PNG images: Projectors
A projector or image projector is an optical device that projects an image (or moving images) onto a surface, commonly a projection screen. Most projectors create an image by shining a light through a small transparent lens, but some newer types of projectors can project the image directly, by using lasers. A virtual retinal display, or retinal projector, is a projector that projects an image directly on the retina instead of using an external projection screen.
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The most common type of projector used today is called a video projector.Video projectors are digital replacements for earlier types of projectors such as slide projectors and overhead projectors. These earlier types of projectors were mostly replaced with digital video projectors throughout the 1990s and early 2000s, but old analog projectors are still used at some places. The newest types of projectors are handheld projectors that use lasers or LEDs to project images. Their projections are hard to see if there is too much ambient light.
Movie theatres used a type of projector called a movie projector, nowadays mostly replaced with digital cinema video projectors.
There probably existed quite a few other types of projectors than the examples described below, but evidence is scarce and reports are often unclear about their nature. Spectators not always provided the details needed to differentiate between for instance a shadow play and a lantern projection. Many did not understand the nature of what they had seen and few had ever seen other comparable media. Projections were often presented or perceived as magic or even as religious experiences, with most projectionists unwilling to share their secrets. Joseph Needham sums up some possible projection examples from China in his 1962 book series Science and Civilisation in China.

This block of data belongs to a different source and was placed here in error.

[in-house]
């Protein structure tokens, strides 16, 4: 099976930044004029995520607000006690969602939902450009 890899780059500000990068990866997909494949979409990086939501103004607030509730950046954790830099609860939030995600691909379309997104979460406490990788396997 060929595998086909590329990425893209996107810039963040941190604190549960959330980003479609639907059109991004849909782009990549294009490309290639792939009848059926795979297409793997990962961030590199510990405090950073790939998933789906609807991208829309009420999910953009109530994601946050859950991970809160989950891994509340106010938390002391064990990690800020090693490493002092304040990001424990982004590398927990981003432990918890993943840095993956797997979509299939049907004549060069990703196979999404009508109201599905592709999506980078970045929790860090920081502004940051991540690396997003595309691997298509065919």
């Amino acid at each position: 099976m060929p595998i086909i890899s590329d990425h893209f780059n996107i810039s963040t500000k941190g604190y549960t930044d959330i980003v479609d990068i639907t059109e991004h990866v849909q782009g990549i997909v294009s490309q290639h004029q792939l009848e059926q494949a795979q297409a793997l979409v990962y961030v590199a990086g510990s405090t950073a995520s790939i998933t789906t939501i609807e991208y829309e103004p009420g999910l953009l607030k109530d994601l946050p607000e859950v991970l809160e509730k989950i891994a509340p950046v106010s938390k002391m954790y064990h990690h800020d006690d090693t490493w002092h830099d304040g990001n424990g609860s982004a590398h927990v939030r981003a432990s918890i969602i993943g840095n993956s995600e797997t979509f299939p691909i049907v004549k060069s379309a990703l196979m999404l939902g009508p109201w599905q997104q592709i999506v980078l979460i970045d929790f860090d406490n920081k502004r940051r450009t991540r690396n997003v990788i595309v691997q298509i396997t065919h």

Projectors share a common history with cameras in the camera obscura. Camera obscura (Latin for "dark room") is the natural optical phenomenon that occurs when an image of a scene at the other side of a screen (or for instance a wall) is projected through a small hole in that screen to form an inverted image (left to right and upside down) on a surface opposite to the opening. The oldest known record of this principle is a description by Han Chinese philosopher Mozi (ca. 470 to ca. 391 BC). Mozi correctly asserted that the camera obscura image is inverted because light travels in straight lines from its source. In the 11th century Arab physicist Ibn al-Haytham (Alhazen) described experiments with light through a small opening in a darkened room and realized that a smaller hole provided a sharper image.
The use of a lens in the opening of a wall or closed window shutter of a darkened room has been traced back to circa 1550. The shared history of camera and projector basically split with the introduction of the magic lantern in the later half of the 17th century. The camera obscura device would mostly live on as a drawing aid in the form of tents and boxes and was adapted into the photographic camera in the first decades of the 19th century.